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Wednesday, May 27 | 3:51pm
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Notices of unemployment claims are surprising some still working

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FERNDALE, Wash. — Letters from the Washington State Employment Security Department (ESD) have been the first clue for many people that unemployment benefits claim had been submitted in their name while they are currently employed.

Officials with the ESD report a total of 1,937,576 initial claims have been filed during the pandemic. But, ESD also reports an increase in fraudulent “imposter” claims, especially since the beginning of May.

“Imposter fraud” claims occur when an someone fraudulently applies for unemployment benefits under another person’s identity. This is being done using personal information that may have been stolen, may be publicly available as in the case of public employees or provided to the scammers by employers tricked into believing they were responding to a legitimate request (referred to as “spear phishing”).

It has been reported that the state has paid out hundreds of millions in response to tens of thousands imposter fraud claims having been filed.

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At a May 14th press conference, LeVine pointed out the following:

  • you are not responsible for the money paid in your name on fraudulent claims
  • your access to benefits is unaffected even if your identity was used in an impostor fraud effort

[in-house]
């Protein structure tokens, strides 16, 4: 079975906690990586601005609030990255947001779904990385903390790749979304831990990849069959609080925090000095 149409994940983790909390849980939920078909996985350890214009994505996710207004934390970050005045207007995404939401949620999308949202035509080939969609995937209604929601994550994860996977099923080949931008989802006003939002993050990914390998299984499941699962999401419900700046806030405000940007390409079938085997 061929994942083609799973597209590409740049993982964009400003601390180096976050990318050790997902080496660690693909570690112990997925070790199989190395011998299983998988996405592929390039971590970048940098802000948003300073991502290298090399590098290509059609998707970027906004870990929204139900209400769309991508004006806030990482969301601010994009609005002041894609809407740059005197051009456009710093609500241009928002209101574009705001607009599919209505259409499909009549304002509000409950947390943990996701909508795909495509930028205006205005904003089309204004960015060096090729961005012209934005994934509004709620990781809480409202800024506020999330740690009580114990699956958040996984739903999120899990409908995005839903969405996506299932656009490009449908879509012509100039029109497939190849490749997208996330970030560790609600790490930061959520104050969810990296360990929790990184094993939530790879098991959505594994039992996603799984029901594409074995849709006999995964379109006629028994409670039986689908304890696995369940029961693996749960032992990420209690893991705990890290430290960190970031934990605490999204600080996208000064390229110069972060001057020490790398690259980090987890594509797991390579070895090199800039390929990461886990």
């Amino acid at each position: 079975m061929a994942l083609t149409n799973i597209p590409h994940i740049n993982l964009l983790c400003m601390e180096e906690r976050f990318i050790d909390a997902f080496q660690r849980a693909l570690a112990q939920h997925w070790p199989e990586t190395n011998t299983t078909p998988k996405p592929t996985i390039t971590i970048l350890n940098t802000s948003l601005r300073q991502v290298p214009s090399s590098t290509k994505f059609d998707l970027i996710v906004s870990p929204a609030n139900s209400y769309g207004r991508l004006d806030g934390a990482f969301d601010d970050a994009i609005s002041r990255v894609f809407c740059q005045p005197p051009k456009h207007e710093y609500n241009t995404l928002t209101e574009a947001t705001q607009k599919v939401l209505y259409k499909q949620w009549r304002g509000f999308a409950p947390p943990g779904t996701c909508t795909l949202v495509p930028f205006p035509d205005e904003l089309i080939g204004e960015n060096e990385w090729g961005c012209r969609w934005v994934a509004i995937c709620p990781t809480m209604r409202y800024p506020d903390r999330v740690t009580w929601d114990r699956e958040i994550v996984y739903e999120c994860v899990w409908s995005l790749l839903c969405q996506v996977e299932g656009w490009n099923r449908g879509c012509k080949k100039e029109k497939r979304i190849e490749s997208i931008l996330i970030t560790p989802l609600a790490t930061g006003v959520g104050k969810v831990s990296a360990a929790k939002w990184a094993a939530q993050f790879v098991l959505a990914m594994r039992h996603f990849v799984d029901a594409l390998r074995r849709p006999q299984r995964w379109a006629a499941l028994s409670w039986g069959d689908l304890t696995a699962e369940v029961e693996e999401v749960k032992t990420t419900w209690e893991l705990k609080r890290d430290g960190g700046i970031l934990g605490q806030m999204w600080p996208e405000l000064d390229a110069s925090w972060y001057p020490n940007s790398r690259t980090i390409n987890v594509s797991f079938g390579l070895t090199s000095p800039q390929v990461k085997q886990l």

LeVine noted during the press conference that an initial “waiting week” has been waived nationwide so benefits can begin quickly during the COVID-19 crisis. But this has made employment security departments across the nation more vulnerable since the employee and employer are notified of claims during that week, which is an opportunity to be alerted of fraudulent and imposter claims before sending benefits.

This is happening because bad actors have acquired people’s personal information through other data breaches outside of the agency. Criminals then use this information to fraudulently apply for unemployment benefits in someone else’s name. There has been no data breach from ESD’s system.

Imposter fraud is a sweeping issue affecting unemployment systems in states across the country. We are working with law enforcement, other states, financial institutions and the U.S. Department of Labor to detect and prevent fraud.

Update on imposter fraud from Commissioner Suzi LeVine (May 18, 2020)

ESD reports they have taken steps to address the increase in fraudulent activity, including:

  • Holding payments for 1-2 days to validate all claims as authentic
  • Hiring more fraud investigators and staff to answer questions on the fraud hotline
  • Making changes to our system that will require some customers to verify or provide certain information

ESD recommends taking the following steps if you believe your identity was used to file an imposter fraud claim:

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Imposter fraud is but 1 of several COVID-19-related scams that the Washington State Attorney General’s office reports they are investigating.


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